Other Miscellaneous Startup Costs
Again, startup costs obviously vary based on the business type. Coffee shops and restaurants will incur different costs than dry cleaners or florists.
But here are some common costs that your startup might need to prepare for:
- Office and retail space
- Storage and warehouses
- Business cards
- Internet and phone service
- Computers, tablets, desk phones, cell phones, and other electronics
- Point of sale (POS) systems
- Credit card processing
- Office supplies (pens, paper, printers, etc.)
- Office furniture (desks, chairs, couches, etc.)
- Software (CRM software, cloud storage software, etc.)
The list goes on and on. Even if you don’t need all of these things on day one, you’ll likely need them eventually.
Some of the small stuff adds up quickly. Don’t forget about things like toilet paper, soap, mops, brooms, and other cleaning supplies. You might even need a refrigerator, microwave, and coffee maker for the employee break room.
3 Solutions to Help Manage Business Startup Costs
Getting a credit card for your business should be at the top of your to-do list. This will make it much easier for you to manage your startup costs.
#1 — Chase Ink Business Unlimited
The Chase Ink Business Unlimited credit card is an excellent option for startups. There’s no annual fee, and the card allows you to earn an unlimited 1.5% cash back on your purchases. If you spend $7,500 on qualified purchases within three months of opening your account, you’ll get a $750 cash back bonus.
Chase also offers new cardmembers 0% APR for the first 12 months of opening an account. So you can pay for startup costs on credit without incurring interest fees.
#2 — Capital One Spark Classic
Not every entrepreneur has a great personal credit score. If you fall into this category, you might have a hard time getting approved for a business credit card. The Capital One Spark Classic card is perfect for building credit, and it’s easy to get approved.
With no annual fee, you can still earn unlimited 1% cash back on your business purchases. You’ll also benefit from free employee cards, fraud coverage, alerts, payment flexibility, and other great perks from Capital One.
#3 — American Express Blue Business Cash
The American Express Blue Business Cash credit card lets you earn 2% cash back on purchases up to $50,000 per year, then 1% on all other purchases. Cash back rewards will automatically be credited on your statement, so there’s no need for you to manually redeem anything.
Amex offers 0% intro APR on purchases for the first 12 months of opening an account. Another cool part of this card is expanded buying power—giving you the freedom to spend beyond your credit limit. There’s no annual fee, and Amex offers a $500 statement credit after you spend $5,000 within the first six months of opening an account.
3 Tricks For Business Startup Costs
Apply these three quick tips and tricks to help keep your startup costs as low as possible:
Trick #1: Create a Budget
So many first-time entrepreneurs make the mistake of launching a business without a budget.
But this can be fatal if you’re not careful. As you can see from all of the different costs we covered already, startup costs can add up quickly. If you’re just swiping your credit card without sticking to a budget, you’ll run out of cash before you know it.
To be effective, the budget needs to cover a period of time beyond your official start date. You’ll want to have a three-month, six-month, and one-year budget as well.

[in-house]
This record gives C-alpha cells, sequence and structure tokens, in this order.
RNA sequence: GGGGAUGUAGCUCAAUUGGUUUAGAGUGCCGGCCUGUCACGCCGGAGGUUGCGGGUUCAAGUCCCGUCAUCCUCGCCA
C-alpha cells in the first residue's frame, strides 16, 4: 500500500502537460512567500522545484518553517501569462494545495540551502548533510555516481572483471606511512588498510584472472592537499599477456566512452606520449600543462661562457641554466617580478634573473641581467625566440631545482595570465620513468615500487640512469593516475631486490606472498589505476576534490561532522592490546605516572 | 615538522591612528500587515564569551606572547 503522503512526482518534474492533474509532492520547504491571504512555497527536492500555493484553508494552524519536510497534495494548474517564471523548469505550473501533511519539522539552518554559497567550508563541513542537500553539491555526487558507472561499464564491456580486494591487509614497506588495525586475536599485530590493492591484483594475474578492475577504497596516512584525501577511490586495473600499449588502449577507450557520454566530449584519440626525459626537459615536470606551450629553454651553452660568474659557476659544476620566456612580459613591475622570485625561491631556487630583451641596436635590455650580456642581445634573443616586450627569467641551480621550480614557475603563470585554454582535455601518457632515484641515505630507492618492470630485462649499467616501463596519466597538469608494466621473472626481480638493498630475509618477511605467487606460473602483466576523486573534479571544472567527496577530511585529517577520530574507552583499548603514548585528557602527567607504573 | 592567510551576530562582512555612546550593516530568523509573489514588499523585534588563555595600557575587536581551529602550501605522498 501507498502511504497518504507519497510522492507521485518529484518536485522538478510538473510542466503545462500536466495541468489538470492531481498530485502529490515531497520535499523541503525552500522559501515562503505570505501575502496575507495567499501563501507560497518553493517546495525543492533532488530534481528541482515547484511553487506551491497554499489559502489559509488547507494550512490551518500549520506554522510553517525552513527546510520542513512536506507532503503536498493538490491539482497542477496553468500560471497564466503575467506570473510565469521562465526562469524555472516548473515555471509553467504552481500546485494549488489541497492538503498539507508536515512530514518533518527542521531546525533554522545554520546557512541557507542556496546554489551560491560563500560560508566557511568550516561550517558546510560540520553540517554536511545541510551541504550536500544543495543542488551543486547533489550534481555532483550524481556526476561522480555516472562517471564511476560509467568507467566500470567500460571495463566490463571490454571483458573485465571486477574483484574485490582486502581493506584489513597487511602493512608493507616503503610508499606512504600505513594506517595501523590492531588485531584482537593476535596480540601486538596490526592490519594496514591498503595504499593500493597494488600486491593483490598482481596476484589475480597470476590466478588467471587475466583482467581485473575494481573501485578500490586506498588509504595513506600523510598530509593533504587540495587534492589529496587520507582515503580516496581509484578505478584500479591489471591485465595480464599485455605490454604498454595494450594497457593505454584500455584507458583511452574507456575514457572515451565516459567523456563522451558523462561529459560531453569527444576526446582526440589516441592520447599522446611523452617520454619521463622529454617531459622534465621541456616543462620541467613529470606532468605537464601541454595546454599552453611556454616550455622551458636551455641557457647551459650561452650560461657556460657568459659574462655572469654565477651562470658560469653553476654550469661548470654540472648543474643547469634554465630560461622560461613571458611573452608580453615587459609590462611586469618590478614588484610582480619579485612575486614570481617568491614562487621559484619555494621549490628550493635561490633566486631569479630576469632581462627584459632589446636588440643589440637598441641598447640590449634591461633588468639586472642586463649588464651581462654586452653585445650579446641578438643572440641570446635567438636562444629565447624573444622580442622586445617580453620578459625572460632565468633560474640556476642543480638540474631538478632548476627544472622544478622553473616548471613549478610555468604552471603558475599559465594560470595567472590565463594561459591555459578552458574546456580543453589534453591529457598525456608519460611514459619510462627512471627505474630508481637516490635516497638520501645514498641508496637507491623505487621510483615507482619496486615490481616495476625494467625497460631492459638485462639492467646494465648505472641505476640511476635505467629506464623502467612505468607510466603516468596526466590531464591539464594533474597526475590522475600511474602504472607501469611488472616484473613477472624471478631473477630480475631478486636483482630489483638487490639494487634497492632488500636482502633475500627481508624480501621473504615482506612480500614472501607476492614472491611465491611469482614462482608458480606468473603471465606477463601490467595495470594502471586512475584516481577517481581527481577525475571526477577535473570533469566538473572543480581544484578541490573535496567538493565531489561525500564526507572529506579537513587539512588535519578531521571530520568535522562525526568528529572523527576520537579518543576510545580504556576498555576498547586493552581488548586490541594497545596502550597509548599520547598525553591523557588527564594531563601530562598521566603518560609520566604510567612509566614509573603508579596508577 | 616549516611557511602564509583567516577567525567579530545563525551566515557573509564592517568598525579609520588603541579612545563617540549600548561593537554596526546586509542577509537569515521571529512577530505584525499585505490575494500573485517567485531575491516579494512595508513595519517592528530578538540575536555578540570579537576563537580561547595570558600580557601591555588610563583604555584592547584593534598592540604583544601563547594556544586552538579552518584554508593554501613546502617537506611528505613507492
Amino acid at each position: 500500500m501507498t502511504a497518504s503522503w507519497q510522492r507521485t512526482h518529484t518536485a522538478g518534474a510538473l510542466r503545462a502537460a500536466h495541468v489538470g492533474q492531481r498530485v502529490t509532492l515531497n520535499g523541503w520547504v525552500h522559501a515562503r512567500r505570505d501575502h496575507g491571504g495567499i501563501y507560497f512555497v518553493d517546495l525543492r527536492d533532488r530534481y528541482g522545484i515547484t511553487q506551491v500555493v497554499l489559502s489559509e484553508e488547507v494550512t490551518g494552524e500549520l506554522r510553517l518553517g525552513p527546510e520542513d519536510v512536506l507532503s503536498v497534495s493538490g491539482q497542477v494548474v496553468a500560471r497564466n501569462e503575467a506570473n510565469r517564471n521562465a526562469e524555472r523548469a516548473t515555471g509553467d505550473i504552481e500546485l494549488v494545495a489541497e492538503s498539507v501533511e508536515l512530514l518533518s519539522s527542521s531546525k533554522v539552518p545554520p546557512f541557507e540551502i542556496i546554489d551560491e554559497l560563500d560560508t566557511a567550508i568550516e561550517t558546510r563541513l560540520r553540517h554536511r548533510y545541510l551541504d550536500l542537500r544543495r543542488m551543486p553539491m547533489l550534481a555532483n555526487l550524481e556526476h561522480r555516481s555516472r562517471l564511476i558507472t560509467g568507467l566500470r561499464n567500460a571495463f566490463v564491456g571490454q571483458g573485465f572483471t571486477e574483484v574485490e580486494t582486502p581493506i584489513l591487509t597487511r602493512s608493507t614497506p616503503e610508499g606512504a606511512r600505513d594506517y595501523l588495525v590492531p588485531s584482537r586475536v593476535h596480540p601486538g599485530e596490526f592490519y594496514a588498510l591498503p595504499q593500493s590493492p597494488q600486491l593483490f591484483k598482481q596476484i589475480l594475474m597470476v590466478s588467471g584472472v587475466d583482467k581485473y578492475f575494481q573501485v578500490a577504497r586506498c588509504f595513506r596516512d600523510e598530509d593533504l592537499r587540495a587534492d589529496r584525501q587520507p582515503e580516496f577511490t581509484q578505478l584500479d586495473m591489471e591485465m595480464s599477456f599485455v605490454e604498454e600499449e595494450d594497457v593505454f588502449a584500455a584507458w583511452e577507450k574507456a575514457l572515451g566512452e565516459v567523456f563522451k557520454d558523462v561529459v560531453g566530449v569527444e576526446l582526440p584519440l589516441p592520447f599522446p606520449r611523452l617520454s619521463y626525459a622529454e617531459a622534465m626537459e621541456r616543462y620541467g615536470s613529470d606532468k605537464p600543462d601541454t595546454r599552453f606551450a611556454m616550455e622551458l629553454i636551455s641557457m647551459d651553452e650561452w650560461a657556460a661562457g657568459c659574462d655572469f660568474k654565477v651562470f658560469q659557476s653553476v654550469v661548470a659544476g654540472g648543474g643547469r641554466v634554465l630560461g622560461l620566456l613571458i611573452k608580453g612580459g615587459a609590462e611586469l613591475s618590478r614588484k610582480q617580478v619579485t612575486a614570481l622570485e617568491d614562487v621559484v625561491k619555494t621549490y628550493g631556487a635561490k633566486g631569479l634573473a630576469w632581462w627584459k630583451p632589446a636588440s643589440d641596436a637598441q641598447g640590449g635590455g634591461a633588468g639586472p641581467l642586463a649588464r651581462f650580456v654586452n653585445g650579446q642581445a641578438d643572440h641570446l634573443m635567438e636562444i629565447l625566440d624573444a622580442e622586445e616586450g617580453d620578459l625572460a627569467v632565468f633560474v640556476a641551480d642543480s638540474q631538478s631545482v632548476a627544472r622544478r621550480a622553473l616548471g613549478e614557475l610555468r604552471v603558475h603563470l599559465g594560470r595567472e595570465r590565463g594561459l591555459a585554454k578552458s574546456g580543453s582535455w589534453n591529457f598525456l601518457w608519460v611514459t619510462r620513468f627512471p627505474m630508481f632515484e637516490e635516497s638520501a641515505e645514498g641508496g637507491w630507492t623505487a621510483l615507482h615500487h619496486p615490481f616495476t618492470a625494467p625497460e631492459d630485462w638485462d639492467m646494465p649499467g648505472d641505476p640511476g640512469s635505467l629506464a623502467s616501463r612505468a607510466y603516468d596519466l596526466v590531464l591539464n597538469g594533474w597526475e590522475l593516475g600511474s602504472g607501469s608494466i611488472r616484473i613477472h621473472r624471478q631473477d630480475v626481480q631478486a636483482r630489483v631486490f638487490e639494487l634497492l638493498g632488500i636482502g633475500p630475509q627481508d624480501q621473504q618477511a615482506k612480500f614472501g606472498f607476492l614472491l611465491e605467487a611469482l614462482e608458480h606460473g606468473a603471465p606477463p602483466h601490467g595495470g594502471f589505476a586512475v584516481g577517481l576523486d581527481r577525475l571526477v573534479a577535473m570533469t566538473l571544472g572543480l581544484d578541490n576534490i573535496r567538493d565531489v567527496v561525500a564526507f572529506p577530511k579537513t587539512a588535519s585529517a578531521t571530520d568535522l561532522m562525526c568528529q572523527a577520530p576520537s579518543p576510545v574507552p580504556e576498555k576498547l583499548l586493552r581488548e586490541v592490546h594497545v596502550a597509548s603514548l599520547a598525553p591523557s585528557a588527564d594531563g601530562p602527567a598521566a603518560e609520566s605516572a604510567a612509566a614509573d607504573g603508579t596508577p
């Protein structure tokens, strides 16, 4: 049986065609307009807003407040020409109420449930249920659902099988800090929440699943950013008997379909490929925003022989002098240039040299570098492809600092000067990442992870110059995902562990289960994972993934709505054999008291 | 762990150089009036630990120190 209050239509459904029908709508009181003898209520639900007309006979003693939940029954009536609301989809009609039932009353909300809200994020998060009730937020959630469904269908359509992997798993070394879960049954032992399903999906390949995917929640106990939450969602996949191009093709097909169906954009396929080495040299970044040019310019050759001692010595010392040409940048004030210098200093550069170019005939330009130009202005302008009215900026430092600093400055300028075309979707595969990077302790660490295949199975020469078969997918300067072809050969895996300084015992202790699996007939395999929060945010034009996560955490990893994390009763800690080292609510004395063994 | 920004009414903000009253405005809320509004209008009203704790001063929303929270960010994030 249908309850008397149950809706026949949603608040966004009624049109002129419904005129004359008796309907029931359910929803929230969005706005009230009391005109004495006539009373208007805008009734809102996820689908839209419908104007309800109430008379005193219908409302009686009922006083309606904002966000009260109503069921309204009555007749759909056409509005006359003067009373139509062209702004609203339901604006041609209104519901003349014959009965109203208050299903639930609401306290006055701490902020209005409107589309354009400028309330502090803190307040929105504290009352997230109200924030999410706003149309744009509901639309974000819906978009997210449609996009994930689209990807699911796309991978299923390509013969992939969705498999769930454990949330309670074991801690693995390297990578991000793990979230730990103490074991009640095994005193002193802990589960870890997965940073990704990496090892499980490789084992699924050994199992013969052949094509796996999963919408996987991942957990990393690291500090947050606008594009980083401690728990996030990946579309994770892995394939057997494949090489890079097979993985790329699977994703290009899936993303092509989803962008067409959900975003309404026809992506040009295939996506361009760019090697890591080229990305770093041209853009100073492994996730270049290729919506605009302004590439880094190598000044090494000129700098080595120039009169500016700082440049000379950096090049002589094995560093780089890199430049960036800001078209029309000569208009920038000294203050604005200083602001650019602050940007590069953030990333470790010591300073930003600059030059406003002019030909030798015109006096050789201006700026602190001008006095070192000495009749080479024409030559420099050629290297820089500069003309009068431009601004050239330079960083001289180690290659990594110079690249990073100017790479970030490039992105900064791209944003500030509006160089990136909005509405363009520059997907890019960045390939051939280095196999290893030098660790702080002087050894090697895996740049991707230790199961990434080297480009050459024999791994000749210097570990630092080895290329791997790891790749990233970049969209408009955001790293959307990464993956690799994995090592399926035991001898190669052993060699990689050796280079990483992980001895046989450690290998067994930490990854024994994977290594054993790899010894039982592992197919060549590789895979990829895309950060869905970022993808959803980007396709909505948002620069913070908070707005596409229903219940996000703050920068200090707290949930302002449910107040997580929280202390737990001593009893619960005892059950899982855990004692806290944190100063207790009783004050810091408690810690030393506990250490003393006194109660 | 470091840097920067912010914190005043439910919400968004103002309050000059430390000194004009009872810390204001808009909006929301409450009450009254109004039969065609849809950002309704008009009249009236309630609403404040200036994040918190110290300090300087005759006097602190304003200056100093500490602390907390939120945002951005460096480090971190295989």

A budget forces you to be a bit more decisive with how your money is spent. For example, you might ultimately decide to hold off on hiring a marketing consultant or buying the leather couch for your office. Things like liability insurance and website security are far more important.
Be aware that unexpected costs will come up during the startup process. So have some room in your budget for emergencies and unplanned expenses.
Trick #2: Secure Financing Before Expenses
Whether you’re raising money from outside investors, getting a loan, or opening a line of credit, it’s in your best interest to get your financing in order before the startup costs kick in.
In most circumstances, you’ll need the business entity formed before you can officially apply for a credit card or open a line of credit under the company’s name. So some of these startup costs must be paid upfront.
But having a full understanding of your financial situation from the beginning will make your life much easier as you’re navigating the waters of startup costs.
In some cases, you might be able to get interest-free financing for the first year of a new credit line. This is definitely something you’ll want to take advantage of before your business is cash-flow positive. Just make sure you account for the interest rates whenever you need to start making payments.
Trick #3: Look For The Fastest Path to Cash
Your startup won’t be perfect on day one. The sooner you accept this, the faster you’ll be able to generate some revenue.
For example, let’s say your startup is entirely web-based. You’re selling goods, services, ads, or something else from your website.
Spending six months trying to design the perfect website is a waste of time. There are tools out there that you can use to launch a website in less than an hour. If that site isn’t up and running, you’re just digging yourself into a hole of startup costs without generating cash to pay for it.
Regardless of your industry or business type, look for the fastest way to start making money. I’m not saying you should cut corners, do anything shady, or put out a sub-par product. But focusing on perfection instead of cash can cause your business to go bankrupt before it has a chance to take off.
What to Do Next
Now that you have a firm grasp on business startup costs and what they entail, it’s time for you to take control of your expenses.
Put your startup costs on a credit card. This makes it easier to manage your budget, and you can earn some great rewards for your spending as well. We have a complete guide on the best credit cards for startups that will help you find the best option for your business type.
In addition to using a credit card for everyday spending and ongoing business expenses, a loan or line of credit can help you with bigger purchases. Check out our guide on the best business loans for more information.